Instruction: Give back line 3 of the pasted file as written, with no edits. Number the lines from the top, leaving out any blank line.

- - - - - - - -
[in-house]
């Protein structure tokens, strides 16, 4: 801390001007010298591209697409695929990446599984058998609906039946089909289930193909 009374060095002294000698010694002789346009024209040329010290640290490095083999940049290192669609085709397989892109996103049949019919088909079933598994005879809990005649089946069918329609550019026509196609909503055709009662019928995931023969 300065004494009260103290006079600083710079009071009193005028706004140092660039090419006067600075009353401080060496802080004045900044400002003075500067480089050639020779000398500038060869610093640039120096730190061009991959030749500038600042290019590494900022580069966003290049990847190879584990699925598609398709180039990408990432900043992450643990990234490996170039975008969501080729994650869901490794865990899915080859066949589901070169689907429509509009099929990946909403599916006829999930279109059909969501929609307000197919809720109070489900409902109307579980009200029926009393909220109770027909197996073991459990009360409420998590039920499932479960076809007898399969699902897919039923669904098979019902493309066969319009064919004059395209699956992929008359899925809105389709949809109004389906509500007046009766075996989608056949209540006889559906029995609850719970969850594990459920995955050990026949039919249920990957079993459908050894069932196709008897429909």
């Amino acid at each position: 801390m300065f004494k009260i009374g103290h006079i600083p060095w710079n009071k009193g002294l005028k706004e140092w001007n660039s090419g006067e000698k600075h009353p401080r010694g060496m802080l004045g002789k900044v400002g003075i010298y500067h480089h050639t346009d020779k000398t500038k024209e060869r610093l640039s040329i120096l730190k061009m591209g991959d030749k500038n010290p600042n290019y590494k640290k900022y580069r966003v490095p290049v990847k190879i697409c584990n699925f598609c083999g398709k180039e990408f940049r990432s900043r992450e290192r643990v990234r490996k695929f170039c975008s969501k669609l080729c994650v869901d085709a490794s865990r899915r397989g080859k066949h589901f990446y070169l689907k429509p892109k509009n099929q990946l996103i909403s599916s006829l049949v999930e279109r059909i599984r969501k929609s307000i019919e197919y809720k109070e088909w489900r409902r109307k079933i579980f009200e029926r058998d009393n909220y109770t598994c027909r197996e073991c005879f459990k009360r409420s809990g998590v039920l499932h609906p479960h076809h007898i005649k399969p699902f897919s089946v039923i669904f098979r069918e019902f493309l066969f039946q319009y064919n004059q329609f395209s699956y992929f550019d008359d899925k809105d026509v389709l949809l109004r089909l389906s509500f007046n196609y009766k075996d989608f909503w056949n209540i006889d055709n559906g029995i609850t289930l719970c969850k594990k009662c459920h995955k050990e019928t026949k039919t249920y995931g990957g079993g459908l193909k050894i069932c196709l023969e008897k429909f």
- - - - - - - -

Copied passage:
């Amino acid at each position: 801390m300065f004494k009260i009374g103290h006079i600083p060095w710079n009071k009193g002294l005028k706004e140092w001007n660039s090419g006067e000698k600075h009353p401080r010694g060496m802080l004045g002789k900044v400002g003075i010298y500067h480089h050639t346009d020779k000398t500038k024209e060869r610093l640039s040329i120096l730190k061009m591209g991959d030749k500038n010290p600042n290019y590494k640290k900022y580069r966003v490095p290049v990847k190879i697409c584990n699925f598609c083999g398709k180039e990408f940049r990432s900043r992450e290192r643990v990234r490996k695929f170039c975008s969501k669609l080729c994650v869901d085709a490794s865990r899915r397989g080859k066949h589901f990446y070169l689907k429509p892109k509009n099929q990946l996103i909403s599916s006829l049949v999930e279109r059909i599984r969501k929609s307000i019919e197919y809720k109070e088909w489900r409902r109307k079933i579980f009200e029926r058998d009393n909220y109770t598994c027909r197996e073991c005879f459990k009360r409420s809990g998590v039920l499932h609906p479960h076809h007898i005649k399969p699902f897919s089946v039923i669904f098979r069918e019902f493309l066969f039946q319009y064919n004059q329609f395209s699956y992929f550019d008359d899925k809105d026509v389709l949809l109004r089909l389906s509500f007046n196609y009766k075996d989608f909503w056949n209540i006889d055709n559906g029995i609850t289930l719970c969850k594990k009662c459920h995955k050990e019928t026949k039919t249920y995931g990957g079993g459908l193909k050894i069932c196709l023969e008897k429909f």